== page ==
Business is all about relationships. When an entrepreneur starts a new business, his/her most important asset is not cash or a list of potential customer purchased from some data-producing vendor. Nope. The most important asset is his reputation and ability to build relationships. Those relationships can be with customers, partners, vendors and/or referral sources. The more oriented toward advisory/professional services your business is, the more likely it is you’ll need other trusted advisors to be referring to you. The more oriented your business is toward offering services directly customers, the more you’ll be building customer relationships through marketing while working on supplier and vendor relationships.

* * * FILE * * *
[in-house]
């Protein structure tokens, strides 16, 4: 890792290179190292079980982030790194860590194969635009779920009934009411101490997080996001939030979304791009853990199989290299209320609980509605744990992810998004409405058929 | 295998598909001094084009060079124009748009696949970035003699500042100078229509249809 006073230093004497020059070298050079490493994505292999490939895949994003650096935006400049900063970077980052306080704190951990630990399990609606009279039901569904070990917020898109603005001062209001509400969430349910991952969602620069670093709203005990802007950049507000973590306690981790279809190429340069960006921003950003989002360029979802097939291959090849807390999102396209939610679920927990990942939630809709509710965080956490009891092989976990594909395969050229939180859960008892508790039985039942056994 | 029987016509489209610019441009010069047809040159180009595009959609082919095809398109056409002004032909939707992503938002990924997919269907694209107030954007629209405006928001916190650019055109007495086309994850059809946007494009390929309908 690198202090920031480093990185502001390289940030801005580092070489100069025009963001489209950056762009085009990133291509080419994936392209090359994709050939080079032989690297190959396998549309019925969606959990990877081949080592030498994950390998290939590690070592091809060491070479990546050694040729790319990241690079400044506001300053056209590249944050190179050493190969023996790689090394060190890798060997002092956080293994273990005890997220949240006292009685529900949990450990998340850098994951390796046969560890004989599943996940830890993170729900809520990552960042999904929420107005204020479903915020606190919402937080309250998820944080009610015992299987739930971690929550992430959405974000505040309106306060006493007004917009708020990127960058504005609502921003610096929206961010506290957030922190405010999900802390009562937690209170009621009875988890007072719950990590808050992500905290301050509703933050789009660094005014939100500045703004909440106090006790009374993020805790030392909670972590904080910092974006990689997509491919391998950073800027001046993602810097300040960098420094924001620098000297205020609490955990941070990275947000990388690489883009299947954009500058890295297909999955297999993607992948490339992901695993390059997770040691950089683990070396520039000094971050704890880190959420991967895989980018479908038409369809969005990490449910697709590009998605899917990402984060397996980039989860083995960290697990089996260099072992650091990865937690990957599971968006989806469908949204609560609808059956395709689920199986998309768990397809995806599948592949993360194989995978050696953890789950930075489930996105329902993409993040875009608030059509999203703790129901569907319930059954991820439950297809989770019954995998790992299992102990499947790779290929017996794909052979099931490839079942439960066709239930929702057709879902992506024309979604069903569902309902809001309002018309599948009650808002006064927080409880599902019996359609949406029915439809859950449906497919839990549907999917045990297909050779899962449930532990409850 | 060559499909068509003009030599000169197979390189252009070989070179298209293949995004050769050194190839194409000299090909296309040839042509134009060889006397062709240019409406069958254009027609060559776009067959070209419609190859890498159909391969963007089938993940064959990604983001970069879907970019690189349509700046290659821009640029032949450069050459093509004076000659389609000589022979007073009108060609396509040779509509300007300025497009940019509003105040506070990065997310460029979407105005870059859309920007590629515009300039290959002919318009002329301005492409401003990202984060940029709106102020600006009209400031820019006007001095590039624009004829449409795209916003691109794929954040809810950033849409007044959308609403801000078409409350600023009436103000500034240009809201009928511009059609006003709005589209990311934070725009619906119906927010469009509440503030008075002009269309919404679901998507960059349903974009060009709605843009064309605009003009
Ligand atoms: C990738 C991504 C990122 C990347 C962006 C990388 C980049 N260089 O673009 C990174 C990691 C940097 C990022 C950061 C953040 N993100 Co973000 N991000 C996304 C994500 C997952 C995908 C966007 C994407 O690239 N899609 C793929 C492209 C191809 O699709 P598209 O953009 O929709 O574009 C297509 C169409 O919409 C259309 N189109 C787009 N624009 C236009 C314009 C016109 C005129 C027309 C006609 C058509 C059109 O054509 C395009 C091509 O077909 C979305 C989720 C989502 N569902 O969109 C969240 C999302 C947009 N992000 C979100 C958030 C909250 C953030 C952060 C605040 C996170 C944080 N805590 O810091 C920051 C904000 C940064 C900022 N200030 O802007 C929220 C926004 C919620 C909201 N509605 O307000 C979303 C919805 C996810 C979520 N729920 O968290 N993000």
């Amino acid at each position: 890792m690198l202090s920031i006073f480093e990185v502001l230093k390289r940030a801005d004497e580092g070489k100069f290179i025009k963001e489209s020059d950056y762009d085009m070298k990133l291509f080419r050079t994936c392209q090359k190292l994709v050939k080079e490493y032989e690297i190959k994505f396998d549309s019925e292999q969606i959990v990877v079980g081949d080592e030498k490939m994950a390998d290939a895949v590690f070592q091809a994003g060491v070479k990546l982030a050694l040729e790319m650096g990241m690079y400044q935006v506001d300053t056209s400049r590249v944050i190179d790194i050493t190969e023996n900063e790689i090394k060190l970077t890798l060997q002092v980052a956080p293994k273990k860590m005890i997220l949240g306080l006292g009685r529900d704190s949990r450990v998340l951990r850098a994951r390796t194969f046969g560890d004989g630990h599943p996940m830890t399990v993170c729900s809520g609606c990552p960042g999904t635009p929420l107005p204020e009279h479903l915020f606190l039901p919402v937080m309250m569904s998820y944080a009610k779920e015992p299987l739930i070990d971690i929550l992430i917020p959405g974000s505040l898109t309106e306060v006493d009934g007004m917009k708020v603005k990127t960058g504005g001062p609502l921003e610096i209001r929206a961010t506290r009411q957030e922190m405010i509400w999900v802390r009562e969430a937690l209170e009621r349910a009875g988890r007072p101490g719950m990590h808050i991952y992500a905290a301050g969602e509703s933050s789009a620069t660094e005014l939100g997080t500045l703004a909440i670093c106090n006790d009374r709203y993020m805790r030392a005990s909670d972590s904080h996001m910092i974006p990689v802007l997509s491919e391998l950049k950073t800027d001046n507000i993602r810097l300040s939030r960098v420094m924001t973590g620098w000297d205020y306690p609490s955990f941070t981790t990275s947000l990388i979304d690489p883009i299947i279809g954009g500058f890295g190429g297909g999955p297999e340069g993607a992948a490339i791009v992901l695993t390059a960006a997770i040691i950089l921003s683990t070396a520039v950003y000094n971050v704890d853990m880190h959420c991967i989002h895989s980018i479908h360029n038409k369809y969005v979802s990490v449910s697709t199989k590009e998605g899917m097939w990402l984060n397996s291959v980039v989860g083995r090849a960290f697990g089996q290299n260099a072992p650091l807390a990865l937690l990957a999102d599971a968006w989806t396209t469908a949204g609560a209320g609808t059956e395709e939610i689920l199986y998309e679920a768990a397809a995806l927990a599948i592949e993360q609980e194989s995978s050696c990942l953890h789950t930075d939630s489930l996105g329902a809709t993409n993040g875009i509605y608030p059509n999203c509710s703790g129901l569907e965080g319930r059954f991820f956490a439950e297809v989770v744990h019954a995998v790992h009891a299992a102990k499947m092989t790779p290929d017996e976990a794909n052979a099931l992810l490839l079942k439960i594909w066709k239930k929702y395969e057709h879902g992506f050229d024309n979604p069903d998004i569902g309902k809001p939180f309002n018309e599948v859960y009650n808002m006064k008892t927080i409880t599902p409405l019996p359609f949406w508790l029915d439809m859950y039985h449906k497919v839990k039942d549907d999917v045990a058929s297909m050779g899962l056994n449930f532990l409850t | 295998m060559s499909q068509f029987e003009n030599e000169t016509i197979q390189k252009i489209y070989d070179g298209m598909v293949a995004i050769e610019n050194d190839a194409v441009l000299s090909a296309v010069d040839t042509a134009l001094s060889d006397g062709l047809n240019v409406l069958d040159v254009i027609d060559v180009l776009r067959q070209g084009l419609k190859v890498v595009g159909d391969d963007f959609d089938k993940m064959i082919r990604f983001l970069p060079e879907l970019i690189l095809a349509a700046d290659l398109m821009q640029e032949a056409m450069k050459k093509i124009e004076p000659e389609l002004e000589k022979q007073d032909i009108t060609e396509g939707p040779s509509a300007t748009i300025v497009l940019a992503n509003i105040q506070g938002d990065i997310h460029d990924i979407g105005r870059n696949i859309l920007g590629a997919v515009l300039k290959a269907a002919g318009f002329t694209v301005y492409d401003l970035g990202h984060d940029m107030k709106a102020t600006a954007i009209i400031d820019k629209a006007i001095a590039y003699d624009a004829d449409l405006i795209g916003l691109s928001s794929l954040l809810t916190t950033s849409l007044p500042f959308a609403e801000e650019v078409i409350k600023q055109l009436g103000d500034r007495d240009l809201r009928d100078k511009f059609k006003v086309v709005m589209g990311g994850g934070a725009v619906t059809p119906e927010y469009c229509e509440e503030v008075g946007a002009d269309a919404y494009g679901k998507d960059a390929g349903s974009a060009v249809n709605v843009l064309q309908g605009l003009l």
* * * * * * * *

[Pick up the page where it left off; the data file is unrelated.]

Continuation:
Nearly all businesses are built on solving problems for others. Whether we offer a product or service, they are nearly always designed to solve a problem that someone else is experiencing. Given this, the question becomes somewhat simple: how do you get your potential customer base to choose your service or product to solve their problem and to part with their money to get their problem solved? What you’re asking them to do is to adopt your service or product and to give you money in exchange for this. The more pain that is required on the part of the customer before they choose your product or service (or one of your competitors), the more trust they will need to have in your persona and product. In other words, you will need a strong brand. Usually, significant felt-pain before the purchase requires significant trust in the one solving their pain. For example, its’ one thing to solve the problem of long hair by being able to cut another’s hair, it’s quite another to solve the problem of a failing business or a heart condition that could kill you. One of the best ways to find customers with high felt-pain is by having someone they trust refer them to you.